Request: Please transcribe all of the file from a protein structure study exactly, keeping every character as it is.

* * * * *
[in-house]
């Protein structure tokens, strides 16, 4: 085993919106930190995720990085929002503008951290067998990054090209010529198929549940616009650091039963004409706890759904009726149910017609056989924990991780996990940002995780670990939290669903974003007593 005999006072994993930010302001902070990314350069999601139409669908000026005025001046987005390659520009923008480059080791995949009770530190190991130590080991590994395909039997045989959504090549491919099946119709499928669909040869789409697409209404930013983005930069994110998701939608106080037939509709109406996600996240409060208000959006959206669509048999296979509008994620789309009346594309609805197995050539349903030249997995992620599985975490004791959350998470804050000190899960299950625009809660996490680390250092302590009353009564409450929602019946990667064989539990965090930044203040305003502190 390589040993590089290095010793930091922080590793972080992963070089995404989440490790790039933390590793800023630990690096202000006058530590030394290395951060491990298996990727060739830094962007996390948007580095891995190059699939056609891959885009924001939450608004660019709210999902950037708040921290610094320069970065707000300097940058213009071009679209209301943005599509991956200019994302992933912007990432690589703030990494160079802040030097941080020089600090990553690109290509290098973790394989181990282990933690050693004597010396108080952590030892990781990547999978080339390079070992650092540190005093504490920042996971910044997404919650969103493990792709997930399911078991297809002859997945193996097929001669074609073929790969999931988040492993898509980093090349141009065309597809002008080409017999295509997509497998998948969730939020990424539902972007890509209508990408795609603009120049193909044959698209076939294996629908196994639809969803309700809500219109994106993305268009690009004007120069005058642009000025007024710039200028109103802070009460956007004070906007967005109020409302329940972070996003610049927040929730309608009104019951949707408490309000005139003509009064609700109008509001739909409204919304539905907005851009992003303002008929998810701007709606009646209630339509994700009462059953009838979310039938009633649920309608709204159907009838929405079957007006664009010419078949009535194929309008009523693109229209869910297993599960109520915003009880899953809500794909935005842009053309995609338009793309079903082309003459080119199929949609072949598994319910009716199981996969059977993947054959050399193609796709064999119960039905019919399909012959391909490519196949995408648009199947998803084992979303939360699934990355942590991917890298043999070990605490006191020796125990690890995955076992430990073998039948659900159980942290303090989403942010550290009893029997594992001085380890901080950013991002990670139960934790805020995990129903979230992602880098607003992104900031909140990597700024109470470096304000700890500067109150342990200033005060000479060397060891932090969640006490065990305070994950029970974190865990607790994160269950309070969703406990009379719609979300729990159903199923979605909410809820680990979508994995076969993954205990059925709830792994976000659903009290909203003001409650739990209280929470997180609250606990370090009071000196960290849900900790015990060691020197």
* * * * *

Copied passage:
[in-house]
């Protein structure tokens, strides 16, 4: 085993919106930190995720990085929002503008951290067998990054090209010529198929549940616009650091039963004409706890759904009726149910017609056989924990991780996990940002995780670990939290669903974003007593 005999006072994993930010302001902070990314350069999601139409669908000026005025001046987005390659520009923008480059080791995949009770530190190991130590080991590994395909039997045989959504090549491919099946119709499928669909040869789409697409209404930013983005930069994110998701939608106080037939509709109406996600996240409060208000959006959206669509048999296979509008994620789309009346594309609805197995050539349903030249997995992620599985975490004791959350998470804050000190899960299950625009809660996490680390250092302590009353009564409450929602019946990667064989539990965090930044203040305003502190 390589040993590089290095010793930091922080590793972080992963070089995404989440490790790039933390590793800023630990690096202000006058530590030394290395951060491990298996990727060739830094962007996390948007580095891995190059699939056609891959885009924001939450608004660019709210999902950037708040921290610094320069970065707000300097940058213009071009679209209301943005599509991956200019994302992933912007990432690589703030990494160079802040030097941080020089600090990553690109290509290098973790394989181990282990933690050693004597010396108080952590030892990781990547999978080339390079070992650092540190005093504490920042996971910044997404919650969103493990792709997930399911078991297809002859997945193996097929001669074609073929790969999931988040492993898509980093090349141009065309597809002008080409017999295509997509497998998948969730939020990424539902972007890509209508990408795609603009120049193909044959698209076939294996629908196994639809969803309700809500219109994106993305268009690009004007120069005058642009000025007024710039200028109103802070009460956007004070906007967005109020409302329940972070996003610049927040929730309608009104019951949707408490309000005139003509009064609700109008509001739909409204919304539905907005851009992003303002008929998810701007709606009646209630339509994700009462059953009838979310039938009633649920309608709204159907009838929405079957007006664009010419078949009535194929309008009523693109229209869910297993599960109520915003009880899953809500794909935005842009053309995609338009793309079903082309003459080119199929949609072949598994319910009716199981996969059977993947054959050399193609796709064999119960039905019919399909012959391909490519196949995408648009199947998803084992979303939360699934990355942590991917890298043999070990605490006191020796125990690890995955076992430990073998039948659900159980942290303090989403942010550290009893029997594992001085380890901080950013991002990670139960934790805020995990129903979230992602880098607003992104900031909140990597700024109470470096304000700890500067109150342990200033005060000479060397060891932090969640006490065990305070994950029970974190865990607790994160269950309070969703406990009379719609979300729990159903199923979605909410809820680990979508994995076969993954205990059925709830792994976000659903009290909203003001409650739990209280929470997180609250606990370090009071000196960290849900900790015990060691020197």